An example of French Creole colonial architecture, the Lavalle House was built in 1805 during Florida’s second Spanish period by Carlos Lavalle and Marianna Bonifay. The house, furnished with authentic 18th and 19th century artifacts, recreates the early 19th century frontier lifestyle in Pensacola. The house include on the guided tour.
Charles Lavalle built this house, circa 1805. Lavalle built the house as a two-unit rental dwelling, or duplex, but he probably never lived there. Some time after he sold the house in 1815, it was converted into a single family home.
In 1968, the Historic Pensacola Preservation Board (HPPB) purchased the Lavalle House and relocated the building to its present site at 201 East Church Street from the original lot at 111 West Government Street. HPPB began restoration on the house the following year. The current interior restoration proceeded in 1985, by setting up a two-room living unit, as it might have appeared when a tenant first occupied the house. Though a separate kitchen building once existed adjacent to the house, the Board did not have this building reconstructed. Therefore, the south or “back” room exhibit became a combination kitchen/dining-living room. The north or “front” room was restored as a bedroom-living room.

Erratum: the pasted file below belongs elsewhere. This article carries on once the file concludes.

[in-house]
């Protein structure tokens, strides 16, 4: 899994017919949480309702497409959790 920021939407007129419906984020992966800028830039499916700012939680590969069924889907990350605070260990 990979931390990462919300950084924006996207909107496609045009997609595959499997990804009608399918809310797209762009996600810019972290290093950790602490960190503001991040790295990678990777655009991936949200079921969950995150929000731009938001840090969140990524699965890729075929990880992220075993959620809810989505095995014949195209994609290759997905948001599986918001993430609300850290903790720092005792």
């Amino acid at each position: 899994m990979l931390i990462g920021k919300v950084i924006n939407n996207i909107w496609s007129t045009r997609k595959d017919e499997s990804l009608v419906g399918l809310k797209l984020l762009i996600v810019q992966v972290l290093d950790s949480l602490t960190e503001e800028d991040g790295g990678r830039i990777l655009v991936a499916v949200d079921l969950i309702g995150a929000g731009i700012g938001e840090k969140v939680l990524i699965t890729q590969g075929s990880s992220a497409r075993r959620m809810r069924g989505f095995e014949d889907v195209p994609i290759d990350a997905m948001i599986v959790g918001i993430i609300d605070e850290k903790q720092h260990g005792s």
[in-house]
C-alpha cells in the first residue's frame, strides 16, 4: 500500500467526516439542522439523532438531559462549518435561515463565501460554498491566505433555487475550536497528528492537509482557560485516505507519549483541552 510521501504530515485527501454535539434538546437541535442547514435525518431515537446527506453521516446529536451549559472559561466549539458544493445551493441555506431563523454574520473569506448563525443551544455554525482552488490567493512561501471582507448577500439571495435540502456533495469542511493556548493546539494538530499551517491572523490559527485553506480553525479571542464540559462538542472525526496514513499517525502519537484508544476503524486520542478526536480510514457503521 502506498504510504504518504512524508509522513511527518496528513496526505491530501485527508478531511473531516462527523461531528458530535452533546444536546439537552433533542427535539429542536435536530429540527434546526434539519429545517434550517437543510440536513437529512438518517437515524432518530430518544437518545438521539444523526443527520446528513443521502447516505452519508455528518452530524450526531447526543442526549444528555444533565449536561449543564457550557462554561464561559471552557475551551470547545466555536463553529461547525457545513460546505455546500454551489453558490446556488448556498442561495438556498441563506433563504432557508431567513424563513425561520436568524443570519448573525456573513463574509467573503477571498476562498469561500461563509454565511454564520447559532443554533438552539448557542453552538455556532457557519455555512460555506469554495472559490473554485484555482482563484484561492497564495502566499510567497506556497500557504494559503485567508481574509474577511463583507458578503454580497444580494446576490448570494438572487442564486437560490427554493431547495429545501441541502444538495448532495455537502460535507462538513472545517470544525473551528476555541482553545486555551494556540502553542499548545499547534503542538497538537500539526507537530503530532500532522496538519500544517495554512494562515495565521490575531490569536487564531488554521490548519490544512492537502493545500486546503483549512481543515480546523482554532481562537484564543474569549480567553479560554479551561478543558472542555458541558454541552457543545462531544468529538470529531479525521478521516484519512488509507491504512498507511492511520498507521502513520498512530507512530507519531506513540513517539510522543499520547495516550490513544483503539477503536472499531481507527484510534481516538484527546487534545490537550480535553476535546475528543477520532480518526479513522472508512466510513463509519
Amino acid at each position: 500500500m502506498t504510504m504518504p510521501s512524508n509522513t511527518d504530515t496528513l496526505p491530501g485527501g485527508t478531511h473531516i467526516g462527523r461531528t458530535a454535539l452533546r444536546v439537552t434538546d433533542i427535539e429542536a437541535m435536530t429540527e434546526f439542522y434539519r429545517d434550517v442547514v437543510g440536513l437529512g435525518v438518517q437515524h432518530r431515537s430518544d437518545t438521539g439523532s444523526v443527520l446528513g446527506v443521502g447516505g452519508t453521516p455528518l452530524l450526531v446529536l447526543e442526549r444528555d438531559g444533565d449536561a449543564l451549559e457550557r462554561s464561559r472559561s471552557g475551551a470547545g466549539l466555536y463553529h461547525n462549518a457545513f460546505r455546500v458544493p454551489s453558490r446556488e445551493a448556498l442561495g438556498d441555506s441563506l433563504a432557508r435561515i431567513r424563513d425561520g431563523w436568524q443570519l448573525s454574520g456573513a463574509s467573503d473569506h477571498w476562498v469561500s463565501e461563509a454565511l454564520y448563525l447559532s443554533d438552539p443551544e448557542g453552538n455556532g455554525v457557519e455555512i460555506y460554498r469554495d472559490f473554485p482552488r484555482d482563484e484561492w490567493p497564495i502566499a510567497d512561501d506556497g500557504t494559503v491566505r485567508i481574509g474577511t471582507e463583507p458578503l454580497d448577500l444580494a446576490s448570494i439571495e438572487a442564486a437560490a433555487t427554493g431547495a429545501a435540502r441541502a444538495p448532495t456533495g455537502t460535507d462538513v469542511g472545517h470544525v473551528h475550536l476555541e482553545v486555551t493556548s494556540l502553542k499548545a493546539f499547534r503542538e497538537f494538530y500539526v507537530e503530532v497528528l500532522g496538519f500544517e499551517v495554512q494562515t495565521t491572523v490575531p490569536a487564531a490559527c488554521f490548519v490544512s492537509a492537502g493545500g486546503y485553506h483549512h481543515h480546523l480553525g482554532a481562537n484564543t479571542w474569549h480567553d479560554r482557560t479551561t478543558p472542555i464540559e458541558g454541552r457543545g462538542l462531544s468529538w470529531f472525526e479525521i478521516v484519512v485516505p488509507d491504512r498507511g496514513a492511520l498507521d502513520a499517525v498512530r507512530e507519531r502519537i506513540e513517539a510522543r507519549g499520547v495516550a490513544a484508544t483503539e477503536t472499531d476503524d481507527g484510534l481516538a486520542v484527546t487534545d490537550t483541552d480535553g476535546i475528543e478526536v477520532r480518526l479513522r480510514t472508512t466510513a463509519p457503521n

This house is the oldest standing example of French Creole Cottage construction in Pensacola. This style, popular from about 1790 to 1850, may have originated in the West Indies and been introduced to the Gulf Coast by refugees from Santo Domingo. The Lavalle House represents frontier Pensacola during the last period of Spanish rule in Florida. This style, popular from about 1790 to 1850, may have originated in the West Indies and been introduced to the Gulf Coast by refugees from Santo Domingo.